In addition to being the most important field of art in Kütahya, tile making is also an important source of income for its people. Ceramic making began with the Hittites in Kütahya and developed consistently until the end of Ottoman era. Ceramic art in Kütahya started with red clay in the last half of the 14th century; the motifs and colours resembled Iznik tiles at that time. In these first samples, cobalt blue, manganese purple, turquoise and black shades were used. The colours are darker toned, compared to the Iznik works, and thus resemble the tiles of the Anatolian Seljuks. Rather than red clay, a new, gorgeous style was launched with blue-white ceramics, similar to white, hard clay porcelain. The earliest examples are the single- glazed bricks on the minaret of the Kütahya Kurşunlu Mosque, dated 1377. Kütahya tiles are used in architectural works in İstanbul and other important places.
Traditional Dress and Hand Embroidery
Under the influence of the Germiyanid and Ottoman palace wardrobes, Kütahya was the origin of valuable clothing, featuring velvet, silk and wool fabrics intricately embroidered with the highest quality coloured silk and gold threads. You walk along Germiyan Street to see timeless examples of traditional dress, patiently hand embroidered with love, sorrow and hope.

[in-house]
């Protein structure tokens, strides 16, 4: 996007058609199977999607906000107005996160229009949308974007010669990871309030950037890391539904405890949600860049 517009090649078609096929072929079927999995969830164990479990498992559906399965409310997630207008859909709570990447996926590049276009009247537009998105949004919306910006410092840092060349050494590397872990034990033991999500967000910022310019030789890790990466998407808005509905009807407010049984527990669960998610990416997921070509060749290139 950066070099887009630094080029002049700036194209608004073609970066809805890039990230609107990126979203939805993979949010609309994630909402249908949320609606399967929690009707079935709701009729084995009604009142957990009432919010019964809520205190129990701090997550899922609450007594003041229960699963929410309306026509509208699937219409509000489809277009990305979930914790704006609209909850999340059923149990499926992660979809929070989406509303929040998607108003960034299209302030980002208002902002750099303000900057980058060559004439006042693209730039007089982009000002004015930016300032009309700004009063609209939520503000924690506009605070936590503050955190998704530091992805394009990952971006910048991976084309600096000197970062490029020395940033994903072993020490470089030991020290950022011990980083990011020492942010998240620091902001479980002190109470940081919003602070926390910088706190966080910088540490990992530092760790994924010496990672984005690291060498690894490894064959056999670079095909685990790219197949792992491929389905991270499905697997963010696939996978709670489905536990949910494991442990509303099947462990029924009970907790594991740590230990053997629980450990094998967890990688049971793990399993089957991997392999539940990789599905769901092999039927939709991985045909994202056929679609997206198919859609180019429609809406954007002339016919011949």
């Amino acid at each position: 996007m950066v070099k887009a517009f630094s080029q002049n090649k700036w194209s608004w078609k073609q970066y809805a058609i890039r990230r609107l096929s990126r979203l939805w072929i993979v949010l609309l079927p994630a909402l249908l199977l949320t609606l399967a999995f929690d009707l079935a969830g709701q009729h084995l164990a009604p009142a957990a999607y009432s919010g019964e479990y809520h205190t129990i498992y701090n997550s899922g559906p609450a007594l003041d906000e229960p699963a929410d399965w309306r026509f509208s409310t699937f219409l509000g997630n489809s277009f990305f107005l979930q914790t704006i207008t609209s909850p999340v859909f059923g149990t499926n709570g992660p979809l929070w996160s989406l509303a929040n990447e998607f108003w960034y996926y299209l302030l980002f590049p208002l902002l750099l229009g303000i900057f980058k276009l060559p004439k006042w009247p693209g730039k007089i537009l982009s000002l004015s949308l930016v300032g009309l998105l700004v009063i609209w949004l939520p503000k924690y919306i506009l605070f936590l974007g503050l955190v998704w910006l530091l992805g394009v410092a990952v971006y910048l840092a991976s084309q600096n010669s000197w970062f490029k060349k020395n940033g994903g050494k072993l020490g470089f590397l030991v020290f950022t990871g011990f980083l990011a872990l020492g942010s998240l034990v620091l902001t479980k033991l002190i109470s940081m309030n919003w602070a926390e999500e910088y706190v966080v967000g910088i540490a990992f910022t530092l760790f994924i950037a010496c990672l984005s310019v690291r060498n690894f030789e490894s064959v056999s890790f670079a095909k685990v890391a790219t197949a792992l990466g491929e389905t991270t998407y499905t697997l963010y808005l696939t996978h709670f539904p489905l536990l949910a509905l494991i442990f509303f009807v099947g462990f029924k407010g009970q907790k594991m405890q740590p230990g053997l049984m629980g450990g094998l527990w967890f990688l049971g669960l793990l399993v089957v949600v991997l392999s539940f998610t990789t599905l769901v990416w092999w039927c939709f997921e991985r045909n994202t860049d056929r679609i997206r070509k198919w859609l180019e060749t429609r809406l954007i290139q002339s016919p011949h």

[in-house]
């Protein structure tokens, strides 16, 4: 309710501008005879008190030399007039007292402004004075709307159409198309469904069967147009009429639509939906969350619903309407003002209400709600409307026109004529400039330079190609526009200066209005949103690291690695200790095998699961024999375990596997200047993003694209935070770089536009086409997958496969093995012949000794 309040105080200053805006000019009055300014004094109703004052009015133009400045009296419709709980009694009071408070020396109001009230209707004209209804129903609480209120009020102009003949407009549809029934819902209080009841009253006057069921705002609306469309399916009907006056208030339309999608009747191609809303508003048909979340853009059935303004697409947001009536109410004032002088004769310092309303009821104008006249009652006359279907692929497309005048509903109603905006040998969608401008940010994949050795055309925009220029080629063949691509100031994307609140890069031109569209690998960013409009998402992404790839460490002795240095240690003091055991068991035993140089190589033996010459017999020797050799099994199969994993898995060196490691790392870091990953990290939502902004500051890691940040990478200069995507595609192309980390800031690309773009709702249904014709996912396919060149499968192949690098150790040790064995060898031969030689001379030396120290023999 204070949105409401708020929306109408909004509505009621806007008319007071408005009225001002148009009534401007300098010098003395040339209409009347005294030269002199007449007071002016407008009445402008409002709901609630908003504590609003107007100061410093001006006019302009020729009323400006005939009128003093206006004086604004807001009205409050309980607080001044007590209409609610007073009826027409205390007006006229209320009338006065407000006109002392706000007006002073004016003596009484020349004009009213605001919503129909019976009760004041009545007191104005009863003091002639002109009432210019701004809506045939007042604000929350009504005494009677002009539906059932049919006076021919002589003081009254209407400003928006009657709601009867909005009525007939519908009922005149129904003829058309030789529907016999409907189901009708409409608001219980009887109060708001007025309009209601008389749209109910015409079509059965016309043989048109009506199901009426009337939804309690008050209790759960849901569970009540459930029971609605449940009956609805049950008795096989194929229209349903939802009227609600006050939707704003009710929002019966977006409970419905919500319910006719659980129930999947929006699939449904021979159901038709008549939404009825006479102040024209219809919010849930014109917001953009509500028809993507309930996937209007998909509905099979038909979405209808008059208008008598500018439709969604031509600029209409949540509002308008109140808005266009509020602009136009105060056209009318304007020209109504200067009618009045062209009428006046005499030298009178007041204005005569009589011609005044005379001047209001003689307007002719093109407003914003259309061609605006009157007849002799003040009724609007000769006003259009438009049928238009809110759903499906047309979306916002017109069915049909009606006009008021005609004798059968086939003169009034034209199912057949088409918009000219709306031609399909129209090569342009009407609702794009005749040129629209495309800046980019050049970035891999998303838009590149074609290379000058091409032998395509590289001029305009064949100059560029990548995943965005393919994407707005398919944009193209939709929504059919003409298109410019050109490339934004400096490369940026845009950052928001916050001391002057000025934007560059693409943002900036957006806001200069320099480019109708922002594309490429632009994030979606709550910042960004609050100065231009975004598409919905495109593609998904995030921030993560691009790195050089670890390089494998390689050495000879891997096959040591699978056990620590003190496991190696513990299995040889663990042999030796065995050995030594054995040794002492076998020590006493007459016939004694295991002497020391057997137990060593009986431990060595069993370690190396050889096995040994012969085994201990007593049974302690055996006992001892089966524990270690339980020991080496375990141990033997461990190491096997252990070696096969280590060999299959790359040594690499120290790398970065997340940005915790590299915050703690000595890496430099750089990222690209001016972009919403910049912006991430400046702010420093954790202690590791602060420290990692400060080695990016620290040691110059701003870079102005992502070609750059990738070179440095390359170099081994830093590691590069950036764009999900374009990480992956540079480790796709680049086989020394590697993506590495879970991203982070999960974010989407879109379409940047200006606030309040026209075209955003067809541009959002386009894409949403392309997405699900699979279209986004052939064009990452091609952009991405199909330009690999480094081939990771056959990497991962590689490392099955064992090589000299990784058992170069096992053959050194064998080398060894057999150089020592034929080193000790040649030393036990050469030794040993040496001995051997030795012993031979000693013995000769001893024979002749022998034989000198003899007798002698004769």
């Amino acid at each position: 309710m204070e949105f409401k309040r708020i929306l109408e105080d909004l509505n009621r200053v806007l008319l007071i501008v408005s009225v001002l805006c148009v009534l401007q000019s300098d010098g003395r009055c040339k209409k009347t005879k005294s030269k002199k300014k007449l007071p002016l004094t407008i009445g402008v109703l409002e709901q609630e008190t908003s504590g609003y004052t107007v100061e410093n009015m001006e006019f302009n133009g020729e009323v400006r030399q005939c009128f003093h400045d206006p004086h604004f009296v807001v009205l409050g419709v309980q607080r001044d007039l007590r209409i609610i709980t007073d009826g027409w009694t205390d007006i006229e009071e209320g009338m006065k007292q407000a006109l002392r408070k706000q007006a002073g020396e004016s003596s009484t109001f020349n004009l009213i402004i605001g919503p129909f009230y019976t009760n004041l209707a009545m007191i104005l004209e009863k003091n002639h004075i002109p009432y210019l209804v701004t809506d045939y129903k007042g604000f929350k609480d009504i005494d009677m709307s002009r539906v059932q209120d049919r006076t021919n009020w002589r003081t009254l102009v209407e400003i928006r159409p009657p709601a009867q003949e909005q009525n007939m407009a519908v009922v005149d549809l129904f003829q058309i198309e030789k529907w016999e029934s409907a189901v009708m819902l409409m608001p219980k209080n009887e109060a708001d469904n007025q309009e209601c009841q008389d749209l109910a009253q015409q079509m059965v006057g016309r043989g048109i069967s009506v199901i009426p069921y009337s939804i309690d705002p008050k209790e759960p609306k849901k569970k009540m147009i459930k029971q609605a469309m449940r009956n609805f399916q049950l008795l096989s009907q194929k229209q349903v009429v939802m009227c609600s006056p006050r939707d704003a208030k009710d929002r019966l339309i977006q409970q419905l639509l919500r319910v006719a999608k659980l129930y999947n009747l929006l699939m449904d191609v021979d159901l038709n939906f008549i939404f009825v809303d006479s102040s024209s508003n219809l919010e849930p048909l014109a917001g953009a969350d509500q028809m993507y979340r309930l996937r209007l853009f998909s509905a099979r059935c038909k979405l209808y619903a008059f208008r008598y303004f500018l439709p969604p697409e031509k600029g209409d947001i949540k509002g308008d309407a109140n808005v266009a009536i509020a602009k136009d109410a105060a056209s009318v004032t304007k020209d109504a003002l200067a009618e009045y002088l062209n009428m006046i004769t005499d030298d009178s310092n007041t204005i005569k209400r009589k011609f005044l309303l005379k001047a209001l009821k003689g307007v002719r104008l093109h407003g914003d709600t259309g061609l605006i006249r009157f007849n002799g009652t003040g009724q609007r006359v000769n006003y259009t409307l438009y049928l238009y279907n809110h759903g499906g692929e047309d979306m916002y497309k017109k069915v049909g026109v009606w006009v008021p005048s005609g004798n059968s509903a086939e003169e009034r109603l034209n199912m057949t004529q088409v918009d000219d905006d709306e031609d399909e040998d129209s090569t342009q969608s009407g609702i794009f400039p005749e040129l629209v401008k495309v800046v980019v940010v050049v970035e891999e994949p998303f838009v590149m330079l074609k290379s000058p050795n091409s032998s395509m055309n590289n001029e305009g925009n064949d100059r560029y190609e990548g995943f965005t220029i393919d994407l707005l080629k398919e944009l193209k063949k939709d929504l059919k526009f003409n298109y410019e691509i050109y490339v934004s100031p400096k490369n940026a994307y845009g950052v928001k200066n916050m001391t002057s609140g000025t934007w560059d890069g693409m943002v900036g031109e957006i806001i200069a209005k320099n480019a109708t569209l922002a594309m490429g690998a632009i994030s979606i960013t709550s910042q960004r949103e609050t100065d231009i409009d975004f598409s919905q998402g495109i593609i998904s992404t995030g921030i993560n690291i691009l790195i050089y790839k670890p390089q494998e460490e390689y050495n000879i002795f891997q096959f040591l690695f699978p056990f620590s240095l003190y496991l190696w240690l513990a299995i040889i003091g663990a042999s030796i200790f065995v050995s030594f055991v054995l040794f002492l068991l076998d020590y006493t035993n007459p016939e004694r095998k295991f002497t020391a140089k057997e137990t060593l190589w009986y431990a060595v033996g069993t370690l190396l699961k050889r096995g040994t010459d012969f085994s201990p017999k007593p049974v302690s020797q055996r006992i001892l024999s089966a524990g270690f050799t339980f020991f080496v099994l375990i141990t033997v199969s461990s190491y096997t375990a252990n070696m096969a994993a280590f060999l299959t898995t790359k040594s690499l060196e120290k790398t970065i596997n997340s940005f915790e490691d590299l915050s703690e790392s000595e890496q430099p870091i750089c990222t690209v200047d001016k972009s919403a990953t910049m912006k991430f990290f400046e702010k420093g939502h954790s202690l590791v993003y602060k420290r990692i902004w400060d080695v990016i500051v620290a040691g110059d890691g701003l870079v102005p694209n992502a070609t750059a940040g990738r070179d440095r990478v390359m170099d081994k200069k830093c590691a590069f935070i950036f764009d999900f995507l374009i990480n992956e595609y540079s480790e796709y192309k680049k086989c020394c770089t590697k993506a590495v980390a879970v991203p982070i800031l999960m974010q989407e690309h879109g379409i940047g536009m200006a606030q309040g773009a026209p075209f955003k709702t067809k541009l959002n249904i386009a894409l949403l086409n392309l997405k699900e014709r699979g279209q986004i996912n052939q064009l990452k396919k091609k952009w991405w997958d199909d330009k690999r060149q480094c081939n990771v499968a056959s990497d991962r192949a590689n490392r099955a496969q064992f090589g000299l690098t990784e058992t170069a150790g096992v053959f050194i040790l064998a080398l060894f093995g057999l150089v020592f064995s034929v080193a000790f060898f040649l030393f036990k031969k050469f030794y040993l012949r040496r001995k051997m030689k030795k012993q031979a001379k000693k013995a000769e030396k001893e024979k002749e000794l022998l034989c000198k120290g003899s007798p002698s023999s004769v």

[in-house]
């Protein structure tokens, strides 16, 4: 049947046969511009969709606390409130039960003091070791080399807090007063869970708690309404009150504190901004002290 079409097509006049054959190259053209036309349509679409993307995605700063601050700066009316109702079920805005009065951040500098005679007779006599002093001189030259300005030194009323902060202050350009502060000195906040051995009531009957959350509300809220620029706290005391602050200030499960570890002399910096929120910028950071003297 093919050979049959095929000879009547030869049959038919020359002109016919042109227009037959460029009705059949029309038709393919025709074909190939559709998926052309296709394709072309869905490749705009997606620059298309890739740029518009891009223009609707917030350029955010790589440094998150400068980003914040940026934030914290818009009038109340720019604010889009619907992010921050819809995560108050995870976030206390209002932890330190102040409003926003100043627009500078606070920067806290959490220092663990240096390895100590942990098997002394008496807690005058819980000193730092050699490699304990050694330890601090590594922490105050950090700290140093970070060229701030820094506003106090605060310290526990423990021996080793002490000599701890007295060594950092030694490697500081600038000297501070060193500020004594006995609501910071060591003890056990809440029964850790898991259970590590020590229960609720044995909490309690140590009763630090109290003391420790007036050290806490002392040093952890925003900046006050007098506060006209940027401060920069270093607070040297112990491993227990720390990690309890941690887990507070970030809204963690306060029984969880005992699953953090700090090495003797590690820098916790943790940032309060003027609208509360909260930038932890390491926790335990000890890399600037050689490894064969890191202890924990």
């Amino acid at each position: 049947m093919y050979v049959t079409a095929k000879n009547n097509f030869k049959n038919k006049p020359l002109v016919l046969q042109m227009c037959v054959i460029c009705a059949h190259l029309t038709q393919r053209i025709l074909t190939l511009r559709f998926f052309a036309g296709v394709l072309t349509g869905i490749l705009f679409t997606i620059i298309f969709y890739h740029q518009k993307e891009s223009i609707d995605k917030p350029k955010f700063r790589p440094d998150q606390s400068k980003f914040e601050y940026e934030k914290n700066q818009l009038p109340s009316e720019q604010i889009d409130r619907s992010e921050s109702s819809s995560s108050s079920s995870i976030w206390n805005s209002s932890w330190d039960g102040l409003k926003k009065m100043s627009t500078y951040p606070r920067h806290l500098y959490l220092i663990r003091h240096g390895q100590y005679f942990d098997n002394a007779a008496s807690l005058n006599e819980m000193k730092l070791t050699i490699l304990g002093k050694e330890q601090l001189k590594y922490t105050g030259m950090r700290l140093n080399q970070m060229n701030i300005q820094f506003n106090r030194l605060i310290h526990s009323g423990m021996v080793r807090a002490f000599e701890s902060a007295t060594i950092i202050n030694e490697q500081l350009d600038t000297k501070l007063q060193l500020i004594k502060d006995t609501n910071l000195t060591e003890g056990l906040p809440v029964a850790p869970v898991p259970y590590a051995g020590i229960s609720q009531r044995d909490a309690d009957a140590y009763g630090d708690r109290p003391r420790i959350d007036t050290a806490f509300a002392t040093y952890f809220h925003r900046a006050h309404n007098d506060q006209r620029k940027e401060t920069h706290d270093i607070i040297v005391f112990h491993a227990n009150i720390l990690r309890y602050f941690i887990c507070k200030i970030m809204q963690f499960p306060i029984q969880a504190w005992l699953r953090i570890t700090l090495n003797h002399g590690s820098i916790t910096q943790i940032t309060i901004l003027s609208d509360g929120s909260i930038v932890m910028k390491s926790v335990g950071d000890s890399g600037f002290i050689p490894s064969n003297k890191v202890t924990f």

The centuries-old tile making skills in the area extend to porcelain. Kütahya has many important porcelain factories and the province exports to numerous counties. The private museum in the city exhibits 76,000 pieces, all of which bear the traces of Turkish and world history.
The museum’s invaluable collections include Ottoman orders of state and merit, items belonging to the sultans, war tools, defence equipment, special design jewellery, and classic automobiles from the Ottoman era to the present. are exhibited. European porcelains, Kütahya tiles, Dolmabahçe and Topkapı Palace porcelains and tile panels are also showcased in the museum; produced between the 16th and 18th centuries, the originals of some are exhibited in internationally renowned museums.
UNESCO Creative Cities Network
Kütahya joined the UNESCO Creative Cities Network on October 31, 2017 and earned the title of “Creative City” in the field of Crafts and Folk Art. Kütahya is among the 49 cities in the world designated a Creative City by UNESCO.
UNESCO Living Human Treasures
The prominent tile artist Sıtkı Olçar was the first to receive the Living Human Treasure designation, awarded by the United Nations Educational, Scientific and Cultural Organization (UNESCO) in 2008. After the death of Olçar in 2010, tile master Mehmet Gürsoy was designated a Living Human Treasure by UNESCO in 2009. In 2020, tile artist Hamza Üstünkaya, from Kütahya, received the title.